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Problem Based Learning IGERT Course


During the winter and spring semester the IGERT students undertook the Solar Hydrogen in Renewable Energy Systems class. This course is one of the first of its kind in graduate education at the University of Delaware as it utilizes Problem Based Learning and develops student’s learning through a variety of different group work activities.

This past semester the students were divided into four groups of five and they had a wide range of team names: Team ‘Symbol’, Team Banana, Simple Green and Team Cake-B. Being interdisciplinary in nature, each group was presented with numerous different problems, all pertaining to renewable energy and solar hydrogen and, in very limited time frames had to either provide written reports or oral presentations.

It was a true highlight for the IGERT to see all the teams working together in a manner that embodies the essence of the IGERT educational philosophy.

The course was the first truly interdisciplinary course developed for the IGERT program. There have been courses that the IGERT students had to register for (Solar Energy Systems, Introduction to Fuel Cells, Economics and Policy and Energy and Sustainability), but this course, in particular, was developed for the IGERT students and the program.

The IGERT strives to develop graduate students that have a completely different graduate experience. In this regard we have focused on making the students very pro-active in their involvement with community outreach projects (as you’ve already read about) and give them a slightly different educational experience. Even though they are here for research purposes, they are also here to work together in interdisciplinary teams so that they can collaborate on different group projects, and essentially publish papers that are interdisciplinary in nature.

In terms of the Problem Based Learning Solar Hydrogen Course, Professor Opila (IGERT PI), Professor Watson (Assistant Dean of Arts and Sciences and on the steering committee for the Institute for Undergraduate Education), Meghan Schulz (our TA and an IGERT Fellow) and Morag Bremner (the IGERT Program Coordinator) planned and created the course.

The course itself was titled as: Solar Hydrogen Systems in Renewable Energy and looked at topics relating to solar hydrogen relating to the generation and use of hydrogen from solar energy sources, particularly photovoltaics and photo-electrochemical systems. The course includes: technical analyses of energy payback, applications of solar hydrogen systems: energy efficiency analysis of hydrogen systems; economics and policy. This course was heavily project based, with students expected to complete several group projects.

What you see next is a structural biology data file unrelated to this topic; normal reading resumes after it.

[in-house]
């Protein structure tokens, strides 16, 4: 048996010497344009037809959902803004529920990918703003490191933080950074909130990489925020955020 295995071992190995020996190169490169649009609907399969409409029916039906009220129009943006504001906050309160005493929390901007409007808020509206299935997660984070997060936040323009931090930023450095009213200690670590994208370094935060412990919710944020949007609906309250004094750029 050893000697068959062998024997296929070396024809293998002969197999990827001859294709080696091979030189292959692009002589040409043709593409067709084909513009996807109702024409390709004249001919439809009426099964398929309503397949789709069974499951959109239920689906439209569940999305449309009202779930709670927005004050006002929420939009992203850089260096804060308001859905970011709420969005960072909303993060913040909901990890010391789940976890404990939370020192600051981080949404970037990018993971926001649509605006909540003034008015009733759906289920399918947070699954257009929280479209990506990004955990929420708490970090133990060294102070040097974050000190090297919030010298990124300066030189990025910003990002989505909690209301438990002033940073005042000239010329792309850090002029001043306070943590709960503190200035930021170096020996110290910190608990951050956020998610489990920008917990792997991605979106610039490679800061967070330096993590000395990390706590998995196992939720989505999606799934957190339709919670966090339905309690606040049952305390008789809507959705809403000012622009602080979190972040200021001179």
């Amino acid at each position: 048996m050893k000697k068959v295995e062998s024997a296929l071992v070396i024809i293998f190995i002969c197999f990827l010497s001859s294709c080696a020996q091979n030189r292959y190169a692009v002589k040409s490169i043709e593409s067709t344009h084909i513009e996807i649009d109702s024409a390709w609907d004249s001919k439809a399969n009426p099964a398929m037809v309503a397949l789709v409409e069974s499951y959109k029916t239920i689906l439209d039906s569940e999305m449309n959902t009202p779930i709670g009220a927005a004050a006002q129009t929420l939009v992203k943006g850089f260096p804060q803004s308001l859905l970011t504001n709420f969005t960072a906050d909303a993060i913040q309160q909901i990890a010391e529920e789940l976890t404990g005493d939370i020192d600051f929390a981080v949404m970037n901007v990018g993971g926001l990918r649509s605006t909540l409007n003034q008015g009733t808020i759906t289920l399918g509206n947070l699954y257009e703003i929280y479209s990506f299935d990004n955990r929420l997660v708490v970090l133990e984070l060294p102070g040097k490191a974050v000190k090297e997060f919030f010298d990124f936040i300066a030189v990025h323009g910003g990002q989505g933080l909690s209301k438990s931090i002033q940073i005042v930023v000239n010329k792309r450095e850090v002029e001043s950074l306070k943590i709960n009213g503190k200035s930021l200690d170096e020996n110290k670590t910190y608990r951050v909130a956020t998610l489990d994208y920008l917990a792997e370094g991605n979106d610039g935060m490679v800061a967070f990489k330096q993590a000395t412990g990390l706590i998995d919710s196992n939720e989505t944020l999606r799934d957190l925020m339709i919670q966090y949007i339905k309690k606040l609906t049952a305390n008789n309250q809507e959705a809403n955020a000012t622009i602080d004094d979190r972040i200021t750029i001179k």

Should you like to read more about the course, you can find details on You will be able to have access to the actual power-points and presentations that the different students did.

Being able to develop this course was also made possible through curriculum development funding from NSF.

Address Goals

Developing a course for the IGERT that was interdisciplinary was one of utmost importance for the IGERT program. To this end, the course has enabled us to create something that is viewed as inclusive and able to expand the scientific literacy of all citizens. The groups in the course consisted of students from across multiple disciplines and each one of those students bought their own area of expertise to the group dynamic.

Having such an interdisciplinary mix allowed each student to focus on solving that group’s particular problem by incorporating the strengths of that particular student’s background. In turn, those students who considered themselves less scientifically and technically literate (our Economics and Policy Students) were able to impart knowledge to their peers about the economic and policy considerations that one needed to be aware of when discussing the ins and outs of scientific advancements.

Every single student in the class gave positive feedback about the class and suggested that more graduate courses should operate in this manner. Learning from each other allowed them to realize that sometimes the best learning habits are those where we share and communicate ideas about a common area of interest. Solving problems about international and national hydrogen problems also enabled them to think beyond the limits of the United States and look at solutions for a broader world context.

Research might very well be taking place in the first world, but some of the problems the students tackled had relevance in a third world situation (pertaining to water heaters in Gambia), and they need to think of ways to communicate the science to a third world audience.

On a more local scale, the students examined the realistic and achievable conversion of a local building into a ‘greener’ building. Using real world examples allowed the students to think about the very relevant problems that existed in our present world, and use their skills to offer solutions to them.